There was a time after Tupac Shakur died on Sept. 13, 1996 when a new posthumous album was something of a surprise. As “R U Still Down” hit stores in ’97 and put together some of his older unreleased material along with B-sides and soundtrack cuts, “Makaveli” bootlegs floated around through street vendors and tape traders, suggesting a much deeper archive of material available to put out. Slowly but surely these songs came out – a few on “Greatest Hits” in 1998, more on a shared 2Pac + Outlawz “Still I Rise” album in ’99, then the floodgates were opened in the 21st century with the double CD’s “Until the End of Time” in 2001 and “Better Dayz” in 2002. Suddenly new 2Pac albums weren’t much of a surprise at all. In fact the only thing shocking about 2003 was that instead of another new CD of unreleased 2Pac material, his fans were hit with the shockingly weak and unacceptable “Nu-Mixx Klazzics” album, although that’s largely to blame on Suge Knight for trying to cash in on the remaining value of the few 2Pac assets he still held.
There’s an endless amount of debate about the new songs that keep surfacing. Although they hold similarities to the cuts found on bootleg tapes and through file-swapping, they’ve often been re-arranged, mixed with new beats, and feature guest stars that weren’t part of the original mix. People Shakur never even knew or worked with in his lifetime end up co-starring with him on tracks, and in a few cases it’s even people he called out while he was still alive during the East coat/West coast rap war (Nas comes to mind). Has the “purity” of these Shakur recordings been lost? Yes. There’s not even a question on that point. With the endless popularity of this rap icon/martyr well assured though, there’s no reason to believe that in the future a box set called “The Masters” might not wind up on store shelves. In the interim Afeni Shakur and Interscope are trying to keep the 2Pac legacy alive by making his songs relevant to today’s generation, blending him with beats and rhymes contemporary to the times. If the songs turn out to be good, what can you really complain about? Instead of a shady quasi-legal bootleg or download of a “pure” song that’s poor quality, 2Pac’s voice is mastered to the highest level possible and digitally encoded onto compact disc. That’s a win/win, since even if you heard the bootleg you get to hear the old raps in a new and much cleaner way.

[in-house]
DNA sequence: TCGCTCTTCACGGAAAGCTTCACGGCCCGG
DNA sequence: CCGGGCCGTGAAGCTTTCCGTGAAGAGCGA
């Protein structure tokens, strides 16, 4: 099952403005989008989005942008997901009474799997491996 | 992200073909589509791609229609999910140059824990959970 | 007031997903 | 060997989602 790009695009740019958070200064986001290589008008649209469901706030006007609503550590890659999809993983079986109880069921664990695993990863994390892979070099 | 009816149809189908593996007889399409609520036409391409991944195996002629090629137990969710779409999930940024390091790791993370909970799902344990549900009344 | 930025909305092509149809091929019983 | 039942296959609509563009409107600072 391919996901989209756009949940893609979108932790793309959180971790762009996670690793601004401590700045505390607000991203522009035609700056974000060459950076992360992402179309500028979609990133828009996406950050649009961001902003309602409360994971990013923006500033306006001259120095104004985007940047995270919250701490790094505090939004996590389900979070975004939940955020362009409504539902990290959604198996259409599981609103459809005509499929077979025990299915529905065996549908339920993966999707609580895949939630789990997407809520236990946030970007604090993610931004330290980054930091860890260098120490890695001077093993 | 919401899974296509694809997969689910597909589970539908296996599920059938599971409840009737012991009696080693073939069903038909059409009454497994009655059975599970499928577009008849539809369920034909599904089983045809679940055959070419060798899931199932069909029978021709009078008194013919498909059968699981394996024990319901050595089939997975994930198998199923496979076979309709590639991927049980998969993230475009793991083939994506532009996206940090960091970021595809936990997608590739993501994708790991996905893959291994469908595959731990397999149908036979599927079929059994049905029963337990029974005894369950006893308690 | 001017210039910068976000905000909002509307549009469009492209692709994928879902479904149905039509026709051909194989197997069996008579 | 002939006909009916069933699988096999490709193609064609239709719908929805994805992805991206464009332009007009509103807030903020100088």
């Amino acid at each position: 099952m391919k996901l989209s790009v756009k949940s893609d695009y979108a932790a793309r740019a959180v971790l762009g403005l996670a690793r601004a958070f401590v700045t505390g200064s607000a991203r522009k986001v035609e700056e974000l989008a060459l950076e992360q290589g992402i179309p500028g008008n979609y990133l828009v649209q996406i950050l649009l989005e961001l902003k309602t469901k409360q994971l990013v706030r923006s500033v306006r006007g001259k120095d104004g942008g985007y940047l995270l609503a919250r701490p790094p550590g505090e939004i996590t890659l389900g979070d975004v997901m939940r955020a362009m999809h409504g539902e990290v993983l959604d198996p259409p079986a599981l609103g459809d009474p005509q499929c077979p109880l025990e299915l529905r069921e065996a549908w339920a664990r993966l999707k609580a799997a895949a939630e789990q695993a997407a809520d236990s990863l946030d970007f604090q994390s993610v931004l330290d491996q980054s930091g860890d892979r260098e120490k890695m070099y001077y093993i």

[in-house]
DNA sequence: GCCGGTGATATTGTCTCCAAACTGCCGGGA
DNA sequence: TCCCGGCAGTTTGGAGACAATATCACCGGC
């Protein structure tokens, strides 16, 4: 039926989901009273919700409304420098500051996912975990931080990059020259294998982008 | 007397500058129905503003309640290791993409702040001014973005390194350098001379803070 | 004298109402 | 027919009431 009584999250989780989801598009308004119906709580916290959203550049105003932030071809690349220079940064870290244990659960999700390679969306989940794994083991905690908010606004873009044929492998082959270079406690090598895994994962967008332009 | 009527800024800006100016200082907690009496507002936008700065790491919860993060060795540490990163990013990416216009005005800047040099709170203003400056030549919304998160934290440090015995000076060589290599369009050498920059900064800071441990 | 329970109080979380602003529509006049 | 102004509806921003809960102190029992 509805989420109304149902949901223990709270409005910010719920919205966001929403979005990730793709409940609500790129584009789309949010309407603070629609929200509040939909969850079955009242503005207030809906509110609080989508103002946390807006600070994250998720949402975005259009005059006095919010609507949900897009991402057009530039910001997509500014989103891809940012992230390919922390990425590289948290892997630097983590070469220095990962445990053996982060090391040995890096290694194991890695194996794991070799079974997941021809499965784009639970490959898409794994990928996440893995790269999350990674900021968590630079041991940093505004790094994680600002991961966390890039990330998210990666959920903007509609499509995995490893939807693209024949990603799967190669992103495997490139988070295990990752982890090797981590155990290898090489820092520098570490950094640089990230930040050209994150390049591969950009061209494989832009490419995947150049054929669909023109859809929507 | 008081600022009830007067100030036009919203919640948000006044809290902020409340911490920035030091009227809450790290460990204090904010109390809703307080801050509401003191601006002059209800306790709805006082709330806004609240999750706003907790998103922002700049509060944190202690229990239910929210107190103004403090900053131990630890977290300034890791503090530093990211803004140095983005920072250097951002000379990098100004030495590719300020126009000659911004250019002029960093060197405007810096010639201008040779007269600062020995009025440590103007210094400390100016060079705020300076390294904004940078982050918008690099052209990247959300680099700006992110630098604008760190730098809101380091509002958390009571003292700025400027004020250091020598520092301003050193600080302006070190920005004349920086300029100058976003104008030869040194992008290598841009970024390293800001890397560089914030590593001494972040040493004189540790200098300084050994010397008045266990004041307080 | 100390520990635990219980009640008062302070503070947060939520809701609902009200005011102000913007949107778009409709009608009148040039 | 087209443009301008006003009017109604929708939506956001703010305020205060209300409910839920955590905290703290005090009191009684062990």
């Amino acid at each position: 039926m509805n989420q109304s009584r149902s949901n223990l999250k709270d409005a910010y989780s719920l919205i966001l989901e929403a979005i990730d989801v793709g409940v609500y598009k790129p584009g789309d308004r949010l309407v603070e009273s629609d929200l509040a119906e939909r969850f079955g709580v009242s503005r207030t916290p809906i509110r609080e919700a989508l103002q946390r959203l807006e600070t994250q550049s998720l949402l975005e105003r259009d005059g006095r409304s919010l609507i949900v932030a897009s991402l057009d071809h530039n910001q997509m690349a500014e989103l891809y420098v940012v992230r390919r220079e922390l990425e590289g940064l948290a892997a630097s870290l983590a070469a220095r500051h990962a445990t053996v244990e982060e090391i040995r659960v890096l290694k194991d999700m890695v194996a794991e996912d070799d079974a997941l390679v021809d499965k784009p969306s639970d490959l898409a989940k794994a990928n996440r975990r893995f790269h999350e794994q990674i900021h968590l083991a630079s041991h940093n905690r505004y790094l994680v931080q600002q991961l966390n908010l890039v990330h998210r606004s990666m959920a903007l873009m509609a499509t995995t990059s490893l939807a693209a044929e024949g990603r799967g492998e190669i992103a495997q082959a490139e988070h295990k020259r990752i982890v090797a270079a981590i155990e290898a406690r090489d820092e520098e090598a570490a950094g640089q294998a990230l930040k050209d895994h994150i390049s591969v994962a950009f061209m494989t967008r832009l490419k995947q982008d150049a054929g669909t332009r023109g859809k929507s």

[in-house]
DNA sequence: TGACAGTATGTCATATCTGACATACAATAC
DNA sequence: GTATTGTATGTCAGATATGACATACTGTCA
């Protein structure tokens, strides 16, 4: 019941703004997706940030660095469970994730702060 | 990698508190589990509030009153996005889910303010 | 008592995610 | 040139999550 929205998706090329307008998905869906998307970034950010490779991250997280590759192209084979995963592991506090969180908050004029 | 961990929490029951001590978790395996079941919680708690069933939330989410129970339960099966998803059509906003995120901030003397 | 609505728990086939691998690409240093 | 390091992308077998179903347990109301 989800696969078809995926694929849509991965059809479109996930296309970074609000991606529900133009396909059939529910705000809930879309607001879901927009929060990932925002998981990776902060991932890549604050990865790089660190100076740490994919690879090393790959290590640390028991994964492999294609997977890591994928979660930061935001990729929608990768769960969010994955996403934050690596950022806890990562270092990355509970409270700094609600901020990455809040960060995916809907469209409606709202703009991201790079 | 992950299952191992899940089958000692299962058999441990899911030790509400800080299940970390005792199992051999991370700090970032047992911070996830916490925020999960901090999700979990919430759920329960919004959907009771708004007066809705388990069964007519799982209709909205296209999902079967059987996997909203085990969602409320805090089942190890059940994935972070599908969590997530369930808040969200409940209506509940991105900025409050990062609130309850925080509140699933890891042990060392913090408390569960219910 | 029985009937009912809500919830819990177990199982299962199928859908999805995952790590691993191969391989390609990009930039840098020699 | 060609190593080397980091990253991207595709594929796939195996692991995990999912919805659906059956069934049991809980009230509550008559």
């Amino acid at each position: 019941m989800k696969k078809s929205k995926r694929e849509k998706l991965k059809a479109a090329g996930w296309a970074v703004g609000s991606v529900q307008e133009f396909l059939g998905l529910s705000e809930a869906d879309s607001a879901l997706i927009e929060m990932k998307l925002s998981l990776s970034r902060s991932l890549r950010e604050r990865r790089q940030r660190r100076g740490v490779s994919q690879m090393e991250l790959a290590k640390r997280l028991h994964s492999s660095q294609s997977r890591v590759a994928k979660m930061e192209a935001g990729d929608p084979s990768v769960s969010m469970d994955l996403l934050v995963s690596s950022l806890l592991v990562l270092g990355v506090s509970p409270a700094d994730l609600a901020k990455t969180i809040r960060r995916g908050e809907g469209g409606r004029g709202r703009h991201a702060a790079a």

The 65 minutes of “Loyal to the Game” continue that tradition. Things are kickstarted with the Eminem produced “Soldier Like Me,” and Marshall Mathers also does some singing for the hook. It’s not surprising given that Em produced three songs for the Tupac Resurrection soundtrack, and it’s said he even gave Afeni Shakur the hookup for free out of respect. I wonder if he did the same on here. His next two songs are “The Uppercut” featuring the Ouwlawz and the first solo track “Out on Bail.” It’s at times like this when Shakur’s voice comes through the strongest:
“I’m stuck in jail, the D.A.’s tryin to burn me
I’d be out on bail, if I had a good attorney
Want to label me a criminal and cuff me up
Got a pocket full of money so they rough me up – I ain’t trippin
In the county and I’m mad as fuck
Got a record so they put me with the baddest bunch
Everybody wanna talk cause I’m rappin, they askin me what happened
Is it true you did a flick with Janet Jackson?
I can’t sleep! They takin Polaroids
And I’m tryin to use the phone, but they makin noise
Man I wish I had my glock, cause it’s major
I’m makin shanks out the plastic in razors
These motherfuckers won’t leave me alone, that’s my word
Bout to turn a violation to a motherfuckin murder”